We utilize RTree 3 to index geographic items (i.e., taxi andbus trajectories, checkins, etc.) and extract the defined features.We use Jieba 4 which is a Chinese/English text segmentationmodule to segment words and extract tags. For traditional LTRalgorithms, we use RankLib 5. We set the number of trees =

3https://pypi.python.org/pypi/Rtree/4https://github.com/fxsjy/jieba5http://sourceforge.net/p/lemur/wiki/RankLib/

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1000, the number of leaves = 10, the number of thresholdcandidates = 256, and the learning rate = 0.1 for MART. Weset the number of iteration = 300, the number of thresholdcandidates = 10 for RankBoost. We set step base = 0.05, stepscale = 2.0, tolerance = 0.001, and slack = 0.001 for CoordinateAscent. We set number of trees = 100, number of leaves =10, number of threshold candidates = 256, learning rate = 0.1for LambdaMART. For FenchelRank, we use the source code6

provided by the author. We set a=0.01, b=0.01, and σ2 = 1000for our model.

All the codes are implemented in R (modeling), Python(feature extraction) and Matlab (visualization). And all theevaluations are performed on a x64 machine with i7 3.40GHzIntel CPU (with 4 cores) and 24GB RAM. The operationsystem is Microsoft Windows 7.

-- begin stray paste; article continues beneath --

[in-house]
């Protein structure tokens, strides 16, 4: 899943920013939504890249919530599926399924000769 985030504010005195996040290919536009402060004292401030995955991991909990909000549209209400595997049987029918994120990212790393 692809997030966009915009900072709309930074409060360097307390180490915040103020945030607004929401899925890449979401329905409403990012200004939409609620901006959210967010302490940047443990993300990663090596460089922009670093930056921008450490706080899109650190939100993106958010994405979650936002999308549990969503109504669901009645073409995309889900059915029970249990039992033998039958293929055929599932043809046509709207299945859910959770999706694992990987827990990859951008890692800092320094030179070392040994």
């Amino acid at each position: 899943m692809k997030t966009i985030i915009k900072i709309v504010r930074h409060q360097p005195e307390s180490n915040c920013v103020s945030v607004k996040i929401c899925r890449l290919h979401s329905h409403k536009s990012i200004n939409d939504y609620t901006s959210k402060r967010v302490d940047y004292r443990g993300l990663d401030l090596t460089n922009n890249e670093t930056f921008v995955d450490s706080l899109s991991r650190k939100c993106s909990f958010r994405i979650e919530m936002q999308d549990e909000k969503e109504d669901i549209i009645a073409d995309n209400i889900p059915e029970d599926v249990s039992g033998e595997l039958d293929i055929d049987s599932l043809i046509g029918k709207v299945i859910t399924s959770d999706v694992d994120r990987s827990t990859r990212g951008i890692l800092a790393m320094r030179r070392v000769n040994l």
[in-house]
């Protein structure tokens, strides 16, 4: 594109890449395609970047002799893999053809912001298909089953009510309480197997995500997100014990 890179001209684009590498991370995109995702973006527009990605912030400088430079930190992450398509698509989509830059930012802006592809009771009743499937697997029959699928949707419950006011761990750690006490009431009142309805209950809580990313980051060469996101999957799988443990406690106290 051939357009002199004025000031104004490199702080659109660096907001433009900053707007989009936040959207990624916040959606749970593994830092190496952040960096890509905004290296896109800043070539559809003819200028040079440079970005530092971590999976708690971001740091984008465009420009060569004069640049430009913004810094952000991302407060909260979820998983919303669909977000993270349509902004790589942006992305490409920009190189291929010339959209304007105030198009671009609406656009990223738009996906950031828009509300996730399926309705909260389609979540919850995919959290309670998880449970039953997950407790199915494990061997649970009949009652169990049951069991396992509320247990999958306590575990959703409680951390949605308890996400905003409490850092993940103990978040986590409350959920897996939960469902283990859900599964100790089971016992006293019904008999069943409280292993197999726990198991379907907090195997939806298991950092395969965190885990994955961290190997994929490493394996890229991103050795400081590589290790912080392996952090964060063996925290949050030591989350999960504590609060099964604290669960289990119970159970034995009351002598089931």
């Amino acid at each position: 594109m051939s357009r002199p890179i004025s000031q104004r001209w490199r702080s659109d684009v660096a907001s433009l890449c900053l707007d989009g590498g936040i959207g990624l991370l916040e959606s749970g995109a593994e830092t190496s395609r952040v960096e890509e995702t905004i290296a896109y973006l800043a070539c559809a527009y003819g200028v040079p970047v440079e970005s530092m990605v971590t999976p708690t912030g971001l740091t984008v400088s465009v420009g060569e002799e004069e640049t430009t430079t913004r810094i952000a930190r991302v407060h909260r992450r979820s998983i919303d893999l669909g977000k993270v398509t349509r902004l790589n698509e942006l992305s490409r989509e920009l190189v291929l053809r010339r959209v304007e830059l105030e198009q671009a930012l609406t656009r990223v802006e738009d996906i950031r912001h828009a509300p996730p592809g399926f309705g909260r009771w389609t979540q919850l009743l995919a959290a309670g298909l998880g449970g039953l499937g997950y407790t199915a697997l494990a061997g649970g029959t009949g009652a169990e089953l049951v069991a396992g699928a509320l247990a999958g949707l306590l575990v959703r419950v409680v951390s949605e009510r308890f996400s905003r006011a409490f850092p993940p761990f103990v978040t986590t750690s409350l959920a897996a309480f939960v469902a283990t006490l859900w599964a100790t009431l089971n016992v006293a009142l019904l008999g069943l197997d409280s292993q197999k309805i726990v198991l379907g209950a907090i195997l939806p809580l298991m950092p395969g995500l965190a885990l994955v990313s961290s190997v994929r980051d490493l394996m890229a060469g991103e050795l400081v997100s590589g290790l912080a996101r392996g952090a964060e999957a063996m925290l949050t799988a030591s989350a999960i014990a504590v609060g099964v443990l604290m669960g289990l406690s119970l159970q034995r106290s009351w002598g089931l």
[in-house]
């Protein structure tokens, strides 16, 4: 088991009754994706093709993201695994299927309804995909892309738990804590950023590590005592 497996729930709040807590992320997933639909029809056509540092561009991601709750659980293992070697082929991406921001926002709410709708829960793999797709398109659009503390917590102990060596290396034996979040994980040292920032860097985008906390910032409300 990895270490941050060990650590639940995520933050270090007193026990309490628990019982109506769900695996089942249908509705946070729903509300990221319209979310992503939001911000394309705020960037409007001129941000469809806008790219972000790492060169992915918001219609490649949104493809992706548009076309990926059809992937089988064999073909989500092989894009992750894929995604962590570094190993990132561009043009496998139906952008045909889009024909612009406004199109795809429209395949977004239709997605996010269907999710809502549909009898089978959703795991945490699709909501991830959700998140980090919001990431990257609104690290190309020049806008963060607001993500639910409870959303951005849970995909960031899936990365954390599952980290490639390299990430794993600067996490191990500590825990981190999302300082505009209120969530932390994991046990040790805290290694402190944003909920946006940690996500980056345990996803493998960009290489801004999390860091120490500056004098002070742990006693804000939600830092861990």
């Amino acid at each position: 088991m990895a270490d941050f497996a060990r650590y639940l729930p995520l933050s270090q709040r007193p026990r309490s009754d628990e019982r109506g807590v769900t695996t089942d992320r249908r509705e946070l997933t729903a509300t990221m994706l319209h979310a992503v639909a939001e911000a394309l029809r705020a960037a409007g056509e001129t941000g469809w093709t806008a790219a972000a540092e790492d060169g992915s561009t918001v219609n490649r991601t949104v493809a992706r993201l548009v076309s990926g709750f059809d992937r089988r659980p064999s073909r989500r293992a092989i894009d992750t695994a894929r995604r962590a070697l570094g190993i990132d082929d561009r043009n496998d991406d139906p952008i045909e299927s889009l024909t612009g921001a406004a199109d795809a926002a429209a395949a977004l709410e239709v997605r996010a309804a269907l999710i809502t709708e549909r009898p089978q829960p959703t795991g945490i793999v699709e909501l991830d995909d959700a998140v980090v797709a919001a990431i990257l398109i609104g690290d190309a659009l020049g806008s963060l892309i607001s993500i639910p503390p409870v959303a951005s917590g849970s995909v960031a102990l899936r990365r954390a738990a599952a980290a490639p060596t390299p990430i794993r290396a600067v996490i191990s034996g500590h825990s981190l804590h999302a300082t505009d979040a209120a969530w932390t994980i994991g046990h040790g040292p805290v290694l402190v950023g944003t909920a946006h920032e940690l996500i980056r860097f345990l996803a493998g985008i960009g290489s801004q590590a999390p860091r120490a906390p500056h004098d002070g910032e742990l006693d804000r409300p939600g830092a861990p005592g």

C. Evaluation Metrics

Normalized Discounted Cumulative Gain. The discountedcumulative gain (DCG@N) is given by DCG[n] ={

rel1 if n = 1

DCG[n− 1] + relnlog2n , if n >= 2 Later, given the ideal dis-

counted cumulative gain DCG′, NDCG at the n-th posi-

tion can be computed as NDCG[n]= DCG[n]

DCG′ [n] . The largerNDCG@N is, the higher top-N ranking accuracy is.

Precision and Recall. Since we use a five-level rating system(4 > 3 > 2 > 1 > 0) instead of binary rating, we treat therating ≥ 3 as “high-value” and the rating < 3 as “low-value”.Given a top-N estate list EN sorted in a descending orderof the prediction values, the precision and recall are definedas Precision@N =

|EN⋂

E≥3|N and Recall@N =

|EN⋂

E≥3||E≥3| ,

where E≥3 are the estates whose ratings are greater or equalto three (3).

Kendall’s Tau Coefficient. Kendall’s Tau Coefficient (or Taufor short) measures the overall ranking accuracy. Let us assumethat each estate i is associated with a benchmark score yi anda predicted score fi. Then, for an estate pair < i, j >, < i, j >is said to be concordant, if both yi > yj and fi > fj or if bothyi < yj and fi < fj . Also, < i, j > is said to be discordant,if both yi < yj and fi > fj or if both yi < yj and fi > fj .Tau is given by Tau = #conc−#disc

#conc+#disc.

D. Correlation Analysis

We provide a visualization analysis to validate the corre-lation between the extracted features and estate investmentvalues. We use scatter-plot matrix for correlation analysis.Each non-diagonal chart in a scatter plot matrix shows thecorrelation between a pair of features whose feature namesare listed in the corresponding diagonal charts. Given a set ofN features, there are N-choose-2 pairs of features, and thus thesame numbers of scatter plots. The dots represent the estatesand their colors represent the grades of investment value. Forreadability, we use R5 > R4 > R3 > R2 > R1 (symbol ) torepresent 4 > 3 > 2 > 1 > 0 (number) in Figure 5.

In Figure 5(a), we present the correlation between businessreview features (overall satisfaction, service quality, environ-ment class, consumption cost) and estate investment value. Ascan be seen, the R5 estates tend to appear at the top right corner

6http://ss.sysu.edu.cn/ py/fenchelcode.rar